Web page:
To see if I'm on the air right now click here

Wednesday, February 21, 2024

Sunday, January 7, 2024

 Some entries on this blog link to information on may be broken. If so, try going to

Thursday, January 4, 2024

QRPKits / Pacific Antenna 40 mtr EZRcvr

Looking over my shack I see a lot of two tube homebrew receivers, mostly regeneratives.  It's time for a two IC receiver. 

 I've been a fan of direct conversion receivers for some time. Unfortunately most of them have left the market but recently my search found the QRPKits / Pacific Antenna 40 mtr Easy Rcvr. While only covering 75KHz of 40 meters the $25 price tag made it sound interesting. If I don't actually use it on the air maybe I can recommend it to a friend of mine as a learning tool and cheap way to listen in to ham QSOs.

My $25 (plus tax and shipping) got me a small plastic bag with all of the parts plus knobs, antenna connector and a 9V battery connector. A battery, antenna and ear phones/buds were all that was needed to put it to use.
I really liked the available on-line manual. It had check-off steps taking you though construction component by component along with construction tips and a troubleshooting guide. It reminded me of some of the Heathkit projects I've built in the long past.
The first step was to inventory the parts. Many of the parts, while discrete pin-in-hole, are really small. In some cases I had to use my phone's camera to blow up part markings in order to read them. I also made use of my digital multimeter to confirm what I was reading.
While an "Easy" receiver, this one still takes care in building. The component locations are all clearly marked but the solder pads are pretty close together in order to all fit on the 3.5" x 2" printed circuit board. I needed to get a sharper tip for my solder iron before I felt I could do a good job without any solder bridges. On the plus side the solder mask was effective. 
My Easy Receiver worked when I first powered it up. All I needed to do was set which part of 40 mtrs I wanted to cover. While marketed as half of a QRP CW station I found it works fine as a SSB phone receiver, not as good as a modern transceiver but certainly usable.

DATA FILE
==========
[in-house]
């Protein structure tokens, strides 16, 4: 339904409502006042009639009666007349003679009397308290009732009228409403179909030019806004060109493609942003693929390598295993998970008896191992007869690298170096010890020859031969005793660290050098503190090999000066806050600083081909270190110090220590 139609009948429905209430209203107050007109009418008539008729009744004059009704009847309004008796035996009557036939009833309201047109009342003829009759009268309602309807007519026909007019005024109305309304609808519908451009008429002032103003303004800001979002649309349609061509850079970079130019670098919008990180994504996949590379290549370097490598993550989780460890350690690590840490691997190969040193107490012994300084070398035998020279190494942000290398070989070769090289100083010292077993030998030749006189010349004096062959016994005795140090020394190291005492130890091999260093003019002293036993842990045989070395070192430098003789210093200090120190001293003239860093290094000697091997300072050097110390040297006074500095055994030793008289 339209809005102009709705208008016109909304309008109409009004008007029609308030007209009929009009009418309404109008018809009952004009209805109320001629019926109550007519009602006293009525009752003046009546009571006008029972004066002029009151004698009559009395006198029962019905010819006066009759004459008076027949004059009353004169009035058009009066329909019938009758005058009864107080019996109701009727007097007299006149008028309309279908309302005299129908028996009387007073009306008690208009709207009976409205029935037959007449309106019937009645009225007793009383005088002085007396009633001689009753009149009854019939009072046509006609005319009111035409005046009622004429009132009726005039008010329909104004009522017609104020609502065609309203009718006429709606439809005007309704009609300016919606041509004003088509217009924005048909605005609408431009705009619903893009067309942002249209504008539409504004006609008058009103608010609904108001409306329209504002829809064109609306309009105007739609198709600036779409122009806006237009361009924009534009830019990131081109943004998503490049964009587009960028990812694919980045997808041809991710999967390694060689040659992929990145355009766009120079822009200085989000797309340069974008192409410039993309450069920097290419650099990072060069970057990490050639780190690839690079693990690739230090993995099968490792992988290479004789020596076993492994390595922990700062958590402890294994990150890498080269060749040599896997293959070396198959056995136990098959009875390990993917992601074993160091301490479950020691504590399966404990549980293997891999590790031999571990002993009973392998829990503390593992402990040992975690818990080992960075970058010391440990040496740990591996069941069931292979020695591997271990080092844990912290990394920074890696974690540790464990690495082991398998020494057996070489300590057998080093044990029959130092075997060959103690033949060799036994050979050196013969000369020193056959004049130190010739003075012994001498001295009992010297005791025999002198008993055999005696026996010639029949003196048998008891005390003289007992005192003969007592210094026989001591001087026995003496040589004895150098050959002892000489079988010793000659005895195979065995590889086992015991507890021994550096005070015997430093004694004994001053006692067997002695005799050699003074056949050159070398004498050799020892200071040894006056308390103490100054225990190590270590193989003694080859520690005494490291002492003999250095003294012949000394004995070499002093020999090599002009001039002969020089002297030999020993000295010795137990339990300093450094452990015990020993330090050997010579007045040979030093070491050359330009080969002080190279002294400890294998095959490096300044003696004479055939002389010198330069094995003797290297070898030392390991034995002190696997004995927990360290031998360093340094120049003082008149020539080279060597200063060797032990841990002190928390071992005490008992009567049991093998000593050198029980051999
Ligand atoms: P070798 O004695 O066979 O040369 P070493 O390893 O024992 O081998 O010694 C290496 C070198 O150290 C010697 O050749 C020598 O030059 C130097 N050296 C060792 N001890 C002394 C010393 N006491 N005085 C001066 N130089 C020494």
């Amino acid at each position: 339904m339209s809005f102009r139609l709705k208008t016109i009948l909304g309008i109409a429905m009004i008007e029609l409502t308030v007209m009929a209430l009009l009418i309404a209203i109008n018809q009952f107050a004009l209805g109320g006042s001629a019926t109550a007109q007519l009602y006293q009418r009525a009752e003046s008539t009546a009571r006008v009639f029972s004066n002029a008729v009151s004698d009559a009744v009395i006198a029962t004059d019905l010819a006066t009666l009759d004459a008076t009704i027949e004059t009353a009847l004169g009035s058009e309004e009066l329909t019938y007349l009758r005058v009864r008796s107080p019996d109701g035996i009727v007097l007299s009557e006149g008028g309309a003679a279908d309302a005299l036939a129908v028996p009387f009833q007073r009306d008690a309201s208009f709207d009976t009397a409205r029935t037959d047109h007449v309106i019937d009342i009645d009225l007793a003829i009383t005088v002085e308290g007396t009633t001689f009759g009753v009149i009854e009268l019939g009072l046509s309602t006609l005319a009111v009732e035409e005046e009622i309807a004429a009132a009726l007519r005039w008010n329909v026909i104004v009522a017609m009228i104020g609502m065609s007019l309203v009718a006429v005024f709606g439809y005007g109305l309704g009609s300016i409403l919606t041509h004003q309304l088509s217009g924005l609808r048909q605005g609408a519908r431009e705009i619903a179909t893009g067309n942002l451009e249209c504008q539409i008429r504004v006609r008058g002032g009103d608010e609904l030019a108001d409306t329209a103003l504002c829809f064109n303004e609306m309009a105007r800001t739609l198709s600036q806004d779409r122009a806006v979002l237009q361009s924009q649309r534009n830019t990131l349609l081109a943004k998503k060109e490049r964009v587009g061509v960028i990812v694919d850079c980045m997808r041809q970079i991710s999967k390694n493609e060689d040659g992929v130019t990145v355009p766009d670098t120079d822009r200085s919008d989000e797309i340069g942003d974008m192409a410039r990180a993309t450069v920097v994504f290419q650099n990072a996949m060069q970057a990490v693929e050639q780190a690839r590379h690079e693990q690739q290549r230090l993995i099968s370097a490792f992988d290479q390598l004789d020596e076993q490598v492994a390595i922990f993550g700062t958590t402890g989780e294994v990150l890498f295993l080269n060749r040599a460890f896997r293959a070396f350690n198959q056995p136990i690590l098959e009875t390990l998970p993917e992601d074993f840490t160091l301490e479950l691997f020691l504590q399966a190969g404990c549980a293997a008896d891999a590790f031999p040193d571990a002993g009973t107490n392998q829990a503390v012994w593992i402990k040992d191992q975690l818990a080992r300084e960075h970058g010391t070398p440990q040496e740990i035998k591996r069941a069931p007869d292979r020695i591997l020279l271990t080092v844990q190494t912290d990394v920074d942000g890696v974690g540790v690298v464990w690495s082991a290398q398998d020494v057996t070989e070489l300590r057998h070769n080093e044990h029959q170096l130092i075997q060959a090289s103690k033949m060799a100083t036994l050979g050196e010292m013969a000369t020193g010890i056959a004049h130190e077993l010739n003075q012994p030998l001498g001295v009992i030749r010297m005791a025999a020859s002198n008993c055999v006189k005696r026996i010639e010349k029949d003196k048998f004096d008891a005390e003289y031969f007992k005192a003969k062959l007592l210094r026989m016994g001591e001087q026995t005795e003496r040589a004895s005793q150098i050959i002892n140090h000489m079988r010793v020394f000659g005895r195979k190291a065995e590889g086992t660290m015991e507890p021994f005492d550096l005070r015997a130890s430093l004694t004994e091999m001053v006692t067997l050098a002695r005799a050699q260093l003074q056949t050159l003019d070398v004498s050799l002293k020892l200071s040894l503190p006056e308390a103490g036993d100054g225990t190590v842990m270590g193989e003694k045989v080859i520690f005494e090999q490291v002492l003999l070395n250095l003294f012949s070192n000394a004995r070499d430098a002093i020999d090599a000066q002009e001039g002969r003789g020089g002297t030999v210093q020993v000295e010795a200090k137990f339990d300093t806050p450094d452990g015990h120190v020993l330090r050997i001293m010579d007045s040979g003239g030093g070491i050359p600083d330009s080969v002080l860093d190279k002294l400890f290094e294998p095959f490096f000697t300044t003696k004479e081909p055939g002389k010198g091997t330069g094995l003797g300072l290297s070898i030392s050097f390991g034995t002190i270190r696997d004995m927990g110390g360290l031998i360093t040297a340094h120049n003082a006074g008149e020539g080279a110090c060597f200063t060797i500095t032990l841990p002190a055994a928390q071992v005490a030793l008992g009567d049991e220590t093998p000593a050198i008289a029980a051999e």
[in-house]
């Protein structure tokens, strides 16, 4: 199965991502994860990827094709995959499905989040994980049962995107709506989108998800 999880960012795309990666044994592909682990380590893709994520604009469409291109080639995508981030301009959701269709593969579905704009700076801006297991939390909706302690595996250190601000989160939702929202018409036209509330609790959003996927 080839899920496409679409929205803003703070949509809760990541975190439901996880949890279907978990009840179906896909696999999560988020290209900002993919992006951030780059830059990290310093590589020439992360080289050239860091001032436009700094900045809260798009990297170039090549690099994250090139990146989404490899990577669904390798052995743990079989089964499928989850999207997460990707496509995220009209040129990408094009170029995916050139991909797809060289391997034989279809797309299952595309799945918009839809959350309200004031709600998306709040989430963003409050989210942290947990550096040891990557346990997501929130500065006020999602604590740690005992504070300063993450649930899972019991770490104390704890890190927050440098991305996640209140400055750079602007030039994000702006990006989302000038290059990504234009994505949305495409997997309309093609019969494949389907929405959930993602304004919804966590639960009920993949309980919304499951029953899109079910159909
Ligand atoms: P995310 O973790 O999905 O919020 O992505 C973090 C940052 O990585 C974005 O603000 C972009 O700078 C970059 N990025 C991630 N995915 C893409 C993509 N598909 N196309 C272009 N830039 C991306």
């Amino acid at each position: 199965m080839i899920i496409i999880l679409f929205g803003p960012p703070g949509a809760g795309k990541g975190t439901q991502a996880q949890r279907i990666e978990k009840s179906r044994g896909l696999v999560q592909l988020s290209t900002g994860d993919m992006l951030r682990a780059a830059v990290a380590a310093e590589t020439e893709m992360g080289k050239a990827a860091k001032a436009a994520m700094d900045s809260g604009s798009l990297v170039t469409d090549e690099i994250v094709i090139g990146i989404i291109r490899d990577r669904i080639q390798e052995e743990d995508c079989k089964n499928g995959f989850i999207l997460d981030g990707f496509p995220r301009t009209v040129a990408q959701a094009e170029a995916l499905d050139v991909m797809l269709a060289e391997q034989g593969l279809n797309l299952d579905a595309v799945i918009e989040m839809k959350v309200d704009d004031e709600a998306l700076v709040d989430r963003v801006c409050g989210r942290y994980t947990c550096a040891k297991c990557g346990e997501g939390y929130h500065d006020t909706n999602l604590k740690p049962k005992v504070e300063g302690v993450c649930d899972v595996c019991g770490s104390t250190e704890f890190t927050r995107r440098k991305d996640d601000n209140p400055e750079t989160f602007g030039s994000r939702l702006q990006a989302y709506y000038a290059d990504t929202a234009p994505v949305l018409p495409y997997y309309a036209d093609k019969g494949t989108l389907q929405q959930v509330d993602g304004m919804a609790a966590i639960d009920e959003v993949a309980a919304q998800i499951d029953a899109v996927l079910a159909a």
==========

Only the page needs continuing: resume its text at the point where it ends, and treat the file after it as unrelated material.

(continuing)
The final Easy Receiver packaging is left up to the creativity of the builder. The QRPKits website mentions stacking it with the matching transmitter for a complete 40 mtr QRP station. For now I wanted more of a stand-alone receiver for listening to SSB.
For the "enclosure" I used a scrap of 4x1 as the base with a piece of aluminum attached to it for the front panel. Next, the stock Easy Receiver comes with no power switch. I added one to avoid wear and tear on the 9V battery connector. I also changed out the small knobs provided by QRPKits in order to make it easier to tune SSB signals. Finally, I added a more generic antenna connection. I wish I could have added some sort of bandspread, vernier tuning or a 10 turn pot as suggested by QRPKits. As it is now tuning SSB takes patience and a steady hand.
I've uploaded a demo to you tube. View it here.

I'm pretty happy with my 40 mtr Easy Receiver. It makes a good loaner that allows someone to get a feel for ham radio. It is also easy to shift down to the CW band so that I can pair it with a similar transmitter and head for a park.

Friday, December 29, 2023

National Radio Product Listing

I have a listing of ham radio products introduced by the National Radio Company. Each entry is linked to a catalog style description of the item. Click here to view it.

Saturday, April 9, 2022

Summer QRP => Portable Antennas

Summertime is QRPxpedition time here at W0VLZ. After a winter of playing with boat anchors in the basement I'm ready to get out to a park with my KX3. With any rig I always have to think about an antenna. Looking back on my blog and website I see that I've gone through this before.

Here are some links: Construction details and experiences using a 20 meter endfed halfwave wire "tuned" by 14' of TV twinlead. A portable 20 meter vertical Building and using a C-Pole Vertical My quest for a stand-alone 20 mtr portable antenna A 30-10 meter "clothes line" dipole

See you next time from a convenient park.

73, Niel - W0VLZ



Thursday, March 31, 2022

A Shack Tour

This past winter I finished setting up my new ham shack. It has 10 operating positions but (reflecting my ham radio interest in vintage technology) only one antenna.

See it on YouTube at